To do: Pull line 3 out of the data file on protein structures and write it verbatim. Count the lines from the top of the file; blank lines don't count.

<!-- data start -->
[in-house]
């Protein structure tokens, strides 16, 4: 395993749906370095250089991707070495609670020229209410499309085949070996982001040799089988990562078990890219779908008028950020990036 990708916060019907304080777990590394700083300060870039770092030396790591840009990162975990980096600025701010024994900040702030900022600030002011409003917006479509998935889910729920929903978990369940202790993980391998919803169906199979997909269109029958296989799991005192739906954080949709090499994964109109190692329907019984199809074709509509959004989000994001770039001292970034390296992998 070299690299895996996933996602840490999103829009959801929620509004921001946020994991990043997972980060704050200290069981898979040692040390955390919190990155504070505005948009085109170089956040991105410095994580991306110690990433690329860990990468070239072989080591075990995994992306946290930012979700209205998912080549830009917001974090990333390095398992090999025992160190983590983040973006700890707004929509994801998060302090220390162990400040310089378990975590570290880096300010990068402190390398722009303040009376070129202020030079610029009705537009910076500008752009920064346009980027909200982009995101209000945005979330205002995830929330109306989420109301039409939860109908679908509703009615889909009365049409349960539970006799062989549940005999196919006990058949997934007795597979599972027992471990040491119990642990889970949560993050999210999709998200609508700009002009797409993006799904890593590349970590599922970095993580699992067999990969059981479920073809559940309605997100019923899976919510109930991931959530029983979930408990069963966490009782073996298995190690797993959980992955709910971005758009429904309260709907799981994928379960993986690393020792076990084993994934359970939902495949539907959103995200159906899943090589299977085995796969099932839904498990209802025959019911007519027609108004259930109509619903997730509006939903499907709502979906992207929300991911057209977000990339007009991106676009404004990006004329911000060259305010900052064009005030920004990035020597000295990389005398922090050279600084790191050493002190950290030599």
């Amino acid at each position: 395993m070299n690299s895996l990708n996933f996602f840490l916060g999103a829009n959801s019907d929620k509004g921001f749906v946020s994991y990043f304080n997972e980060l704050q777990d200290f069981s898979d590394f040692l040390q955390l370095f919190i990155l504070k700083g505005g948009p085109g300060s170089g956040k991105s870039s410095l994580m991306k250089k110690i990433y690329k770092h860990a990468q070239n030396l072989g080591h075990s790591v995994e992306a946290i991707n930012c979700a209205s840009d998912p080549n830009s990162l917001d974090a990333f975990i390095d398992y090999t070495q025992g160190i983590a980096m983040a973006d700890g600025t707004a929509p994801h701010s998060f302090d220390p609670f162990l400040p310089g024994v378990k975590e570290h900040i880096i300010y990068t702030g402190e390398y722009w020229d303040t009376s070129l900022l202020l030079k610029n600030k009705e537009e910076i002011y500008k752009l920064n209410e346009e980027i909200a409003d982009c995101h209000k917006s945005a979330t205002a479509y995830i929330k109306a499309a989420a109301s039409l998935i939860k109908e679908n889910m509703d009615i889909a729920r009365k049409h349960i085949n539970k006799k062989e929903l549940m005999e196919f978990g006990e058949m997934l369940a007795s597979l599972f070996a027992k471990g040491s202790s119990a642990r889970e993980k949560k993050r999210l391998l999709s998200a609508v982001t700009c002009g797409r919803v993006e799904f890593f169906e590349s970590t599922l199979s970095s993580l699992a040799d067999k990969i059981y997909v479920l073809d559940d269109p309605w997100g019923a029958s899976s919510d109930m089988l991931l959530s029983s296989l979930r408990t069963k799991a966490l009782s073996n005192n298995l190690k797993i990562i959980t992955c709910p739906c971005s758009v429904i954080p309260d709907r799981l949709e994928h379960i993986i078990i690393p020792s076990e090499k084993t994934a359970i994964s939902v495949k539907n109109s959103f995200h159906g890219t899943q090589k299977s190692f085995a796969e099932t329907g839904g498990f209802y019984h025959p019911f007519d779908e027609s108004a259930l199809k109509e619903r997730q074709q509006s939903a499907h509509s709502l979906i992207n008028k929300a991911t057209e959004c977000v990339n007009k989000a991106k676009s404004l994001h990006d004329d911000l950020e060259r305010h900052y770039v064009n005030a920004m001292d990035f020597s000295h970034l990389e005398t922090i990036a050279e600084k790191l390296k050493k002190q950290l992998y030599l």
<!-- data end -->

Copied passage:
């Amino acid at each position: 395993m070299n690299s895996l990708n996933f996602f840490l916060g999103a829009n959801s019907d929620k509004g921001f749906v946020s994991y990043f304080n997972e980060l704050q777990d200290f069981s898979d590394f040692l040390q955390l370095f919190i990155l504070k700083g505005g948009p085109g300060s170089g956040k991105s870039s410095l994580m991306k250089k110690i990433y690329k770092h860990a990468q070239n030396l072989g080591h075990s790591v995994e992306a946290i991707n930012c979700a209205s840009d998912p080549n830009s990162l917001d974090a990333f975990i390095d398992y090999t070495q025992g160190i983590a980096m983040a973006d700890g600025t707004a929509p994801h701010s998060f302090d220390p609670f162990l400040p310089g024994v378990k975590e570290h900040i880096i300010y990068t702030g402190e390398y722009w020229d303040t009376s070129l900022l202020l030079k610029n600030k009705e537009e910076i002011y500008k752009l920064n209410e346009e980027i909200a409003d982009c995101h209000k917006s945005a979330t205002a479509y995830i929330k109306a499309a989420a109301s039409l998935i939860k109908e679908n889910m509703d009615i889909a729920r009365k049409h349960i085949n539970k006799k062989e929903l549940m005999e196919f978990g006990e058949m997934l369940a007795s597979l599972f070996a027992k471990g040491s202790s119990a642990r889970e993980k949560k993050r999210l391998l999709s998200a609508v982001t700009c002009g797409r919803v993006e799904f890593f169906e590349s970590t599922l199979s970095s993580l699992a040799d067999k990969i059981y997909v479920l073809d559940d269109p309605w997100g019923a029958s899976s919510d109930m089988l991931l959530s029983s296989l979930r408990t069963k799991a966490l009782s073996n005192n298995l190690k797993i990562i959980t992955c709910p739906c971005s758009v429904i954080p309260d709907r799981l949709e994928h379960i993986i078990i690393p020792s076990e090499k084993t994934a359970i994964s939902v495949k539907n109109s959103f995200h159906g890219t899943q090589k299977s190692f085995a796969e099932t329907g839904g498990f209802y019984h025959p019911f007519d779908e027609s108004a259930l199809k109509e619903r997730q074709q509006s939903a499907h509509s709502l979906i992207n008028k929300a991911t057209e959004c977000v990339n007009k989000a991106k676009s404004l994001h990006d004329d911000l950020e060259r305010h900052y770039v064009n005030a920004m001292d990035f020597s000295h970034l990389e005398t922090i990036a050279e600084k790191l390296k050493k002190q950290l992998y030599l």